A company and its works council may take into account the time remaining until retirement for the purposes of determining settlements under a social compensation plan. Due to their approaching retirement, employees who have already reached the age of 58 may therefore receive settlements that are significantly lower that those granted their younger colleagues. This does not violate the principle of equal treatment anchored in the law governing co-determination or the ban on agebased discrimination under European Union law (Federal Labour Court, judgment of 26 March 2013 - 1 AZR 813/11, press release).
The Federal Labour Court was called upon to rule on a social compensation plan agreed to by an employer and a works council in 2011 due to the imminent closure of an establishment. The plan initially called for a settlement for employees to be dismissed based on a standard formula that took into account gross remuneration, length of service and the age of the employees. This standard formula was not, however, applied in the case of employees who had already reached the age of 58. These employees received a settlement based on only 85% of gross remuneration less unemployment compensation up to the earliest possible time of eligibility for governmental retirement benefits. The plaintiff had reached the age of 62 as of the record date for the purposes of determination of his settlement, and the settlement was in his case not based on the standard formula, which would have given him a settlement in the amount of approximately € 240,000.00. Instead, he received only compensation for partial loss of remuneration up to retirement age in the amount of a total of €4,974.62. He argued that his settlement was approximately €235,000.00 lower than it should have been solely because of his age. He considered this to be age-based discrimination, which is prohibited by the relevant provisions of the General Equal Treatment Act (Allgemeines Gleichbehandlungsgesetz – AGG).
The Federal Labour Court ruled against the plaintiff. The court held that the use of different formulas under a social compensation plan was legitimate and did not criticize the fact that the standard formula was not applied to determine the benefits of employees who had reached the age of 58. The Federal Labour Court emphasized that the calculation of settlements under social compensation plans on the basis of age is allowed pursuant to the second option described under item no. 6 of the third sentence of § 10 of the General Equal Treatment Act. The court reasoned that management and the works council of a company could apply a formula that would compensate only for the economic loss incurred up to early retirement in the case of employees approaching retirement age due to the fact that the purpose of such settlements under a social compensation plan is to facilitate transition. The action of the employee approaching retirement age was unsuccessful, and the employee had to accept the settlement in the amount of € 4,974.62.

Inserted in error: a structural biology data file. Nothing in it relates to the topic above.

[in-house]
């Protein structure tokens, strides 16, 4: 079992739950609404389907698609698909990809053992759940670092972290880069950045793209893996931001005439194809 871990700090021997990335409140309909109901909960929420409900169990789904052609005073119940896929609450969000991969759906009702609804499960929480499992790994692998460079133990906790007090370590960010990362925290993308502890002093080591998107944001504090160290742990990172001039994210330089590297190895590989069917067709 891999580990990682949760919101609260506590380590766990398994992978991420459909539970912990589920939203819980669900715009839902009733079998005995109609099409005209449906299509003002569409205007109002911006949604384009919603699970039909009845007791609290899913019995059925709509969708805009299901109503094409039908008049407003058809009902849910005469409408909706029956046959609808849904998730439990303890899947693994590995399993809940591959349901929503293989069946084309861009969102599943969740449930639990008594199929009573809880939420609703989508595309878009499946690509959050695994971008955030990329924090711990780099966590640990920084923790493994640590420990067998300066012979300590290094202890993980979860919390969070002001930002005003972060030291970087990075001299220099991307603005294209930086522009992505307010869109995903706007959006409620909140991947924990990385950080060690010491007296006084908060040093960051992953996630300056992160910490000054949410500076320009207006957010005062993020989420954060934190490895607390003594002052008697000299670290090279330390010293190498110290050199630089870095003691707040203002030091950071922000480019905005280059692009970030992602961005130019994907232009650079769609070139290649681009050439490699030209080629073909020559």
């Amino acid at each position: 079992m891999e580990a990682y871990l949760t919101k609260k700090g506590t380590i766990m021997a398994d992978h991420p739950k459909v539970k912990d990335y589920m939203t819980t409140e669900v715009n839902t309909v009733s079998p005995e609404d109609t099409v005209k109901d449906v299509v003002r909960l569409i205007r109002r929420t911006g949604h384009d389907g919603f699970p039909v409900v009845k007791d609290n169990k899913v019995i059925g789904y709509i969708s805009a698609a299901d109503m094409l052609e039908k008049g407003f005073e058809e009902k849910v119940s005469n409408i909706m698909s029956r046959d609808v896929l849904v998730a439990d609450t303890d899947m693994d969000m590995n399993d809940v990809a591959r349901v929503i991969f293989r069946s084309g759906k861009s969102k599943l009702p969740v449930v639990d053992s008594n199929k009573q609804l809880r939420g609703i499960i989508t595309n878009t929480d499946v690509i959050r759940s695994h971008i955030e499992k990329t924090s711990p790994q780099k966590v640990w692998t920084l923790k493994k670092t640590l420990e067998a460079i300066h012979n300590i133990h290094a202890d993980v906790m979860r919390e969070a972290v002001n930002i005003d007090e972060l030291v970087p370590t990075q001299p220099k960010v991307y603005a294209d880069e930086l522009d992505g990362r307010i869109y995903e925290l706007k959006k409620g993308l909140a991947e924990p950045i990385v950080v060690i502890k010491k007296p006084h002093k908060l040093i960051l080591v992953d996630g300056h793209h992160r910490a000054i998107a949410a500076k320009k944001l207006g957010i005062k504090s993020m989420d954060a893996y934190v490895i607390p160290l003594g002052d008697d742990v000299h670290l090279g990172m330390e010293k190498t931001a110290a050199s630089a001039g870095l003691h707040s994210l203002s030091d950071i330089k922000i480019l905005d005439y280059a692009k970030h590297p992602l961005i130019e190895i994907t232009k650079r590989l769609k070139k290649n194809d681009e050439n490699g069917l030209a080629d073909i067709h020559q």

The judgment of the Federal Labour Court ultimately cannot be faulted since it proceeds from the correct assumption, namely, that the purpose of settlements is to alleviate future financial burdens due to the loss of employment. The situation of employees nearing retirement when they lose their jobs cannot be compared with that of younger employees, whose retirement lies in the far removed future and who possibly even have to use the settlement to finance part of their retirement. As a result, it is logical to rely on the second option described under item no. 3 of the third sentence of § 10 of the General Equal Treatment Act, according to which older employees who are eligible for retirement – possibly after receiving unemployment compensation – are subject to no or hardly any financial disadvantage if they become unemployed when they have almost reached retirement age. Nevertheless, this decision does leave a “bitter taste” since the normal settlement based on the standard formula would have come to approximately € 240,000.00 under the social compensation plan whereas the employee bringing the action received only just under € 5,000.00 on the basis of calculations for employees nearing retirement. Since any age limit – 58 in the present case – will by nature inevitably be arbitrary – the age of 59 or 60 could also have been chosen in the case at issue here, settlements can differ significantly, which means that whether a generous settlement is received or a – relatively – insignificant amount is virtually a matter of chance. However, the Labour Court was correct in not taking this into account since there is no way to avoid choosing a certain age for the purposes of applying a different formula for the calculation of settlements for employees nearing retirement in order to be able to take this aspect into account at all. In practice, this means that it is always advisable to formulate social compensation plans so that the settlements of employee approaching retirement age are calculated separately, which – depending upon a company’s age structure – can result in considerable savings for the employer.